Walk a Mile in her Shoes Event Hosted by University Fraternities


Makenzie Schroeder

On Tuesday, April 4, the Interfraternity Council, made up of the fraternities Theta Chi, Kappa Sigma, and Alpha Sigma Phi, hosted a “Walk A Mile in her Shoes” event. This event was held to raise awareness regarding sexual assault women on college campuses have faced or will face.

The walk spanned over a mile in distance, starting at the circle drive outside of the University Center to the Flint Farmer’s Market, then Downtown and through the University Pavilion, eventually leading back to the University Center.

Scott Huang, a sophomore majoring in biochemistry with a pre-medical concentration and a computer science minor, who is also the secretary of Theta Chi and the vice president of communications for the Interfraternity Council, helped organize the event. Along with raising awareness against sexual assault, Huang believes that the event would be helpful for breaking negative beliefs against fraternities.

“[W]e wanted to host this event because there is always a negative stereotype and connotation to Greek life, especially fraternities and fraternity men,” said Huang.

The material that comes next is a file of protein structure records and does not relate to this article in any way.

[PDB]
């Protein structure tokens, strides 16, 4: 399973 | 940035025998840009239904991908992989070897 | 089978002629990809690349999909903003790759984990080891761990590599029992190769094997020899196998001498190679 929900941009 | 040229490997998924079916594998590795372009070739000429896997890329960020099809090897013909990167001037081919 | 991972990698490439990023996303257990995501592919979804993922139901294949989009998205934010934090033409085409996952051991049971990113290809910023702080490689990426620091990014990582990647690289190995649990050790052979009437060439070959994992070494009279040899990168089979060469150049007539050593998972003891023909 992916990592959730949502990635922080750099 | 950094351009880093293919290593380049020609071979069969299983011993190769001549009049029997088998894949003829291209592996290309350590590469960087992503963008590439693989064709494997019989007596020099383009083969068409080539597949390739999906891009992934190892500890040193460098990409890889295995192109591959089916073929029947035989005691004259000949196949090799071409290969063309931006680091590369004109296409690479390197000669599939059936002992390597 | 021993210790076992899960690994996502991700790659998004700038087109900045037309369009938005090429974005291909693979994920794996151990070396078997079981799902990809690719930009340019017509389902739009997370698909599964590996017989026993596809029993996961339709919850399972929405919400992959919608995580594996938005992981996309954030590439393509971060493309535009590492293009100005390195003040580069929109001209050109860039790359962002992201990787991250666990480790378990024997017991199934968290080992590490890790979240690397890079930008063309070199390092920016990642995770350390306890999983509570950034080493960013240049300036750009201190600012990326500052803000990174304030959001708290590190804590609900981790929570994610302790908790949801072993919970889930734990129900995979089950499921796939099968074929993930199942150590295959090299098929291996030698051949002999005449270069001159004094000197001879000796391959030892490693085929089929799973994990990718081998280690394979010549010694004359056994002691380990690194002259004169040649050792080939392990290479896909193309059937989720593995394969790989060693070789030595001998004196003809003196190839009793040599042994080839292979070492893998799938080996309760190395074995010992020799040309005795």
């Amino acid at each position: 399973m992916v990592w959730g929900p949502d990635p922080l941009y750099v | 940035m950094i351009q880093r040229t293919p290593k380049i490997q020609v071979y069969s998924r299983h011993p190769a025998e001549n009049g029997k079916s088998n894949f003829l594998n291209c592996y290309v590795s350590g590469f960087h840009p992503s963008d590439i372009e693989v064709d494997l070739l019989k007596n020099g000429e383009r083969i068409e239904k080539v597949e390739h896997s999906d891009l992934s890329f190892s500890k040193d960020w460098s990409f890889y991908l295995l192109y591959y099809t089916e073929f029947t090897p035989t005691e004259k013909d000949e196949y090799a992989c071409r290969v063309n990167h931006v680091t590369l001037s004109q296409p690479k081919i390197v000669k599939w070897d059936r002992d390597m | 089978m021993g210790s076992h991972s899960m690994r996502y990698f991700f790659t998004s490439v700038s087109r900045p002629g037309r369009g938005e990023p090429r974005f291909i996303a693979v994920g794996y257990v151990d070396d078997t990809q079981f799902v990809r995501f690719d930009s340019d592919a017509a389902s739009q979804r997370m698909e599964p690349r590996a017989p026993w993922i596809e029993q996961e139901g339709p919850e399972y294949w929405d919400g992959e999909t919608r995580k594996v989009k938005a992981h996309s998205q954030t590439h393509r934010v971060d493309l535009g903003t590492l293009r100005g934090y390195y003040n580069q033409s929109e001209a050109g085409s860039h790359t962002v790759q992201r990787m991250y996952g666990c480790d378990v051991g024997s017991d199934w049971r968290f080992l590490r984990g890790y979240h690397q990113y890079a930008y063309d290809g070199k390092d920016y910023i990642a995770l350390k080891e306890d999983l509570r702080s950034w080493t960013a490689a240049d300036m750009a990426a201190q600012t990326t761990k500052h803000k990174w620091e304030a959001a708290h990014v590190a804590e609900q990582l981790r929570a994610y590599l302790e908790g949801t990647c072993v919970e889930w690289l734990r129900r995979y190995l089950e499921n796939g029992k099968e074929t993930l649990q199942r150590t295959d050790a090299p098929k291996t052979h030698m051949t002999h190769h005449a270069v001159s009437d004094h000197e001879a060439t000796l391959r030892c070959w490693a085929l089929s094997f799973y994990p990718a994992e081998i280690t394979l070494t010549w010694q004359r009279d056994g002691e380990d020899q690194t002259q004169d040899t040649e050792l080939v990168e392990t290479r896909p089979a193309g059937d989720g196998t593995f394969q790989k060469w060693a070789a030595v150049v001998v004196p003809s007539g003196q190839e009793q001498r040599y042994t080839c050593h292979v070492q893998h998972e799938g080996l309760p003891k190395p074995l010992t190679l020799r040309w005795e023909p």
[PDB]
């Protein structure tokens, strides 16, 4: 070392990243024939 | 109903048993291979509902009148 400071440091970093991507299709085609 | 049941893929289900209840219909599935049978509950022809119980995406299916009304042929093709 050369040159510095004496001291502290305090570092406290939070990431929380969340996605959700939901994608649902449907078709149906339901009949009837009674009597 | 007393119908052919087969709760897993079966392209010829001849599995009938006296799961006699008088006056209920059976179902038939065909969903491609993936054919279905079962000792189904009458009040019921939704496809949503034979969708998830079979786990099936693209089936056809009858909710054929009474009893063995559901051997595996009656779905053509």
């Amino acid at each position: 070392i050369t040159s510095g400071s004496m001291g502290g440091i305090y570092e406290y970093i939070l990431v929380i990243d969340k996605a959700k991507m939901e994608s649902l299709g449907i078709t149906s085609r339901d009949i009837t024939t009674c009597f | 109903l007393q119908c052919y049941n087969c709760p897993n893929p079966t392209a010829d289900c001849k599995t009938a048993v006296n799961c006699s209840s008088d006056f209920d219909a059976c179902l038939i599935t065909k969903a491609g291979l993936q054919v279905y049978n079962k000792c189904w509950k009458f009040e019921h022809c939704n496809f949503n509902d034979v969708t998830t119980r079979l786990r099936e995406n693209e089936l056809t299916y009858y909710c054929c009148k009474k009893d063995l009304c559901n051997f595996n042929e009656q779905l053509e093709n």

Men were encouraged to wear heels for the walk, but it was not mandatory in order to participate. For those who did not wear heels, they were encouraged to bring signs and posters regarding the statistics and facts about sexual assault. However, anyone and everyone was invited to participate.

There were 12 men from Greek organizations that participated in the event, most carrying around posters and/or walking in high heels to show their support with the fight to end sexual assault.

Marcus Williams, a sophomore majoring in computer information systems with a minor in theatre, participated in the event. Williams, who is also the president of the Interfraternity Council and the recruitment director/new member educator of Alpha Sigma Phi, hopes to see even more participation in the future with this event.

“It is very important to show support for women who are being sexually assaulted, especially on this campus,” said Williams. “We have to show that we support our students and that clothes shouldn’t allow someone to get harassed or assaulted.”